Strength Exercise of the Week: Half-Kneeling 1-arm Landmine Press
Written on January 17, 2012 at 5:53 pm, by Eric Cressey
We’ve been utilizing the half-kneeling 1-arm landline press more and more with clients at Cressey Performance over the past few months, as it is a strength exercise that affords a number of full-body benefits.
First, with the trailing leg positioned appropriately, it’s a static hip flexor stretch that is even more effective because the athlete is cued to activate the same-side glutes and brace the core, so you’re effectively increasing stiffness at an adjacent joint to help “solidify” the newly acquired range of motion into hip extension. As I’ve written previously, increasing stiffness can be a good thing.
Second, the core stability benefits occur in a number of contexts. Because the load forces the athlete to resist extension, it serves as a great anterior core stability exercise. And, because it’s loaded asymmetrically, it serves as a great lateral and rotary core stability exercise.
Third, I like all asymmetrical-loaded upper-body strength exercises because they train thoracic mobility and dynamic stability of the scapula, which you simply don’t get on the same level with push-up variations and bilateral upper body exercises (although those categories do provide unique benefits in their own right).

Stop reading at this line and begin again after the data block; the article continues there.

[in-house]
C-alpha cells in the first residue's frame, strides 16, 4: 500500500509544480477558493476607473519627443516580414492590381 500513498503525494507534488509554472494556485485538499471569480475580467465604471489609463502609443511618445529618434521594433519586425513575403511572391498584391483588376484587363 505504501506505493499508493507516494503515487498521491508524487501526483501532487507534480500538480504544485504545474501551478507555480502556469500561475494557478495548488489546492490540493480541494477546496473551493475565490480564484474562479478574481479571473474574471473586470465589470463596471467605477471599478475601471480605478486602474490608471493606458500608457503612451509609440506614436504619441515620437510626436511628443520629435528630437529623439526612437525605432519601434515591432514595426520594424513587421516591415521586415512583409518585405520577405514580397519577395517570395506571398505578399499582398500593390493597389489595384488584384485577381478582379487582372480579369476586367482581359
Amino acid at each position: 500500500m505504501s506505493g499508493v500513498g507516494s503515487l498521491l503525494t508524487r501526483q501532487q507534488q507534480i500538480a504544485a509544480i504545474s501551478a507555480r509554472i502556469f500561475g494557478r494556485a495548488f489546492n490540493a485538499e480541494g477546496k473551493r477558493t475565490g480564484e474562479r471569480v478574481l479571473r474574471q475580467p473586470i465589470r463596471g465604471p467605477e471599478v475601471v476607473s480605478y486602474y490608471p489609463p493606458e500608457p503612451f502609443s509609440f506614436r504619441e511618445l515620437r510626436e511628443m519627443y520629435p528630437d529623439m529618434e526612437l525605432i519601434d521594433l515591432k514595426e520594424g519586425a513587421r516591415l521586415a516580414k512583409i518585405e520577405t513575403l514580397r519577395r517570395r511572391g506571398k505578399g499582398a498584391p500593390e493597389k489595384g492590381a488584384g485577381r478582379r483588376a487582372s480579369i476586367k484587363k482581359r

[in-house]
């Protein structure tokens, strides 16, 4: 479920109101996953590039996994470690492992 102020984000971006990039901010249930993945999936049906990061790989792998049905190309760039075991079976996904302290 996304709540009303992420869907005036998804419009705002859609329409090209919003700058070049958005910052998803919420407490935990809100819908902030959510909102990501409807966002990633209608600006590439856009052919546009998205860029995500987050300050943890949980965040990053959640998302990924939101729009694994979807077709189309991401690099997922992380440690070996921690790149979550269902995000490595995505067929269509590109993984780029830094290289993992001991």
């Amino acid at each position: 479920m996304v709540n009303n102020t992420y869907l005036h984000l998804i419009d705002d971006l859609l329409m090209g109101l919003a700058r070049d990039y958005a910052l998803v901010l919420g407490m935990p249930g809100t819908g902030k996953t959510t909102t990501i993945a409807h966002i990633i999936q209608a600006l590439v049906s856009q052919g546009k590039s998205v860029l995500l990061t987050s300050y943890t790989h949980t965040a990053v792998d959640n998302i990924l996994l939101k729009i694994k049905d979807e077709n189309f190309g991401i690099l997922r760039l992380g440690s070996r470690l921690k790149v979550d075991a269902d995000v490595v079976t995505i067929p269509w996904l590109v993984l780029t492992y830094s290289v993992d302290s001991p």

Fourth, because of the thicker handle at the end of the barbell, you’re getting a different grip and forearm stimulus.
Key Coaching Cues:
1. Set up so that there is a subtle (but not aggressive) stretch on the trailing leg hip flexors. Activate the glutes on that side as well.
2. Brace the core tightly to resist extension and rotation.
3. Press straight out, not across your body.
4. Don’t allow the elbow to “migrate” past the body too much. Instead, pre-tension the scapular stabilizers to make sure that the shoulder is not anteriorly tilted as the humerus (upper arm) extends back to neutral on the eccentric.
5. Keep the chin tucked so that the cervical spine is in neutral.
6. Load with weights smaller than 25, as the 45-pound plates tend to get in the way.
This is a great exercise for loading the upper body without really beating up on the joints. I particularly like it with some of my throwers who have gotten stronger in the upper body, as it’s a good alternative to having baseball guys throwing really heavy dumbbells around, particularly as they are getting more aggressive with their throwing programs.
Give it a shot and let me know what you think!
Sign-up Today for our FREE Newsletter and receive a four-part video series on how to deadlift!